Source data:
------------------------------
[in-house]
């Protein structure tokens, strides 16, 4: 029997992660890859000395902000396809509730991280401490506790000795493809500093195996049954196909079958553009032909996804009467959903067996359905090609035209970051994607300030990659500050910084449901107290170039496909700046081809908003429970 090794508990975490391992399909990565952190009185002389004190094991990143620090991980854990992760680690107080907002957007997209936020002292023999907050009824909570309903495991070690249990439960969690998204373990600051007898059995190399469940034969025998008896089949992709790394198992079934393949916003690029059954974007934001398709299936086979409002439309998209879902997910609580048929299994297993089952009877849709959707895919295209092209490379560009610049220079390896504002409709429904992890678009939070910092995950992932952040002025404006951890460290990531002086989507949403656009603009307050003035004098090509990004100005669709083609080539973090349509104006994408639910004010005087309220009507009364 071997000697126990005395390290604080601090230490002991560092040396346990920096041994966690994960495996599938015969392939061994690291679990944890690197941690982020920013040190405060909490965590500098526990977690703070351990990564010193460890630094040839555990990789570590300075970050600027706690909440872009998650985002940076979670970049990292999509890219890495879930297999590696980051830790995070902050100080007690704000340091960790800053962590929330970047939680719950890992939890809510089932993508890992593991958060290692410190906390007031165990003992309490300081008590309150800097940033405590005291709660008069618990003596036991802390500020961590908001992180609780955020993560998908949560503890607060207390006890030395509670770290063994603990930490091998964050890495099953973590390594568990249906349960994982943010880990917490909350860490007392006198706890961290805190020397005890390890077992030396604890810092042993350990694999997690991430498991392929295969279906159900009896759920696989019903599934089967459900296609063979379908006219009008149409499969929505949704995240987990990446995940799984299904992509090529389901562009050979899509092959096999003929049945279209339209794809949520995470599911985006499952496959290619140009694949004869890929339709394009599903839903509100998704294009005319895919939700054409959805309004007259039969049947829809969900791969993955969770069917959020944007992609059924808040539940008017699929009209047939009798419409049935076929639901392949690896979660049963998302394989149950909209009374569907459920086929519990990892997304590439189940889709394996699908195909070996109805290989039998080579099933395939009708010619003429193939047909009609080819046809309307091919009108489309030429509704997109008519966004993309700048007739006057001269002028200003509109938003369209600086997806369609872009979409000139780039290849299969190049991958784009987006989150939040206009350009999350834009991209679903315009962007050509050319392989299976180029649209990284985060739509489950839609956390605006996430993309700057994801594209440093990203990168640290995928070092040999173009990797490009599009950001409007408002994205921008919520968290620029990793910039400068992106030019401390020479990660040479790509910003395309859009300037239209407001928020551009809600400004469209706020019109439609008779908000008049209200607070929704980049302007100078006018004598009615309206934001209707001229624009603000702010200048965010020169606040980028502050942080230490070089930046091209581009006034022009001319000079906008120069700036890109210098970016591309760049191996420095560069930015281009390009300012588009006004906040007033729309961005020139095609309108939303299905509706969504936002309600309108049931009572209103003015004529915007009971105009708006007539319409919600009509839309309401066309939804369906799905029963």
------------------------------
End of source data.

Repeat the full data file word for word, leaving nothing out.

[in-house]
């Protein structure tokens, strides 16, 4: 029997992660890859000395902000396809509730991280401490506790000795493809500093195996049954196909079958553009032909996804009467959903067996359905090609035209970051994607300030990659500050910084449901107290170039496909700046081809908003429970 090794508990975490391992399909990565952190009185002389004190094991990143620090991980854990992760680690107080907002957007997209936020002292023999907050009824909570309903495991070690249990439960969690998204373990600051007898059995190399469940034969025998008896089949992709790394198992079934393949916003690029059954974007934001398709299936086979409002439309998209879902997910609580048929299994297993089952009877849709959707895919295209092209490379560009610049220079390896504002409709429904992890678009939070910092995950992932952040002025404006951890460290990531002086989507949403656009603009307050003035004098090509990004100005669709083609080539973090349509104006994408639910004010005087309220009507009364 071997000697126990005395390290604080601090230490002991560092040396346990920096041994966690994960495996599938015969392939061994690291679990944890690197941690982020920013040190405060909490965590500098526990977690703070351990990564010193460890630094040839555990990789570590300075970050600027706690909440872009998650985002940076979670970049990292999509890219890495879930297999590696980051830790995070902050100080007690704000340091960790800053962590929330970047939680719950890992939890809510089932993508890992593991958060290692410190906390007031165990003992309490300081008590309150800097940033405590005291709660008069618990003596036991802390500020961590908001992180609780955020993560998908949560503890607060207390006890030395509670770290063994603990930490091998964050890495099953973590390594568990249906349960994982943010880990917490909350860490007392006198706890961290805190020397005890390890077992030396604890810092042993350990694999997690991430498991392929295969279906159900009896759920696989019903599934089967459900296609063979379908006219009008149409499969929505949704995240987990990446995940799984299904992509090529389901562009050979899509092959096999003929049945279209339209794809949520995470599911985006499952496959290619140009694949004869890929339709394009599903839903509100998704294009005319895919939700054409959805309004007259039969049947829809969900791969993955969770069917959020944007992609059924808040539940008017699929009209047939009798419409049935076929639901392949690896979660049963998302394989149950909209009374569907459920086929519990990892997304590439189940889709394996699908195909070996109805290989039998080579099933395939009708010619003429193939047909009609080819046809309307091919009108489309030429509704997109008519966004993309700048007739006057001269002028200003509109938003369209600086997806369609872009979409000139780039290849299969190049991958784009987006989150939040206009350009999350834009991209679903315009962007050509050319392989299976180029649209990284985060739509489950839609956390605006996430993309700057994801594209440093990203990168640290995928070092040999173009990797490009599009950001409007408002994205921008919520968290620029990793910039400068992106030019401390020479990660040479790509910003395309859009300037239209407001928020551009809600400004469209706020019109439609008779908000008049209200607070929704980049302007100078006018004598009615309206934001209707001229624009603000702010200048965010020169606040980028502050942080230490070089930046091209581009006034022009001319000079906008120069700036890109210098970016591309760049191996420095560069930015281009390009300012588009006004906040007033729309961005020139095609309108939303299905509706969504936002309600309108049931009572209103003015004529915007009971105009708006007539319409919600009509839309309401066309939804369906799905029963």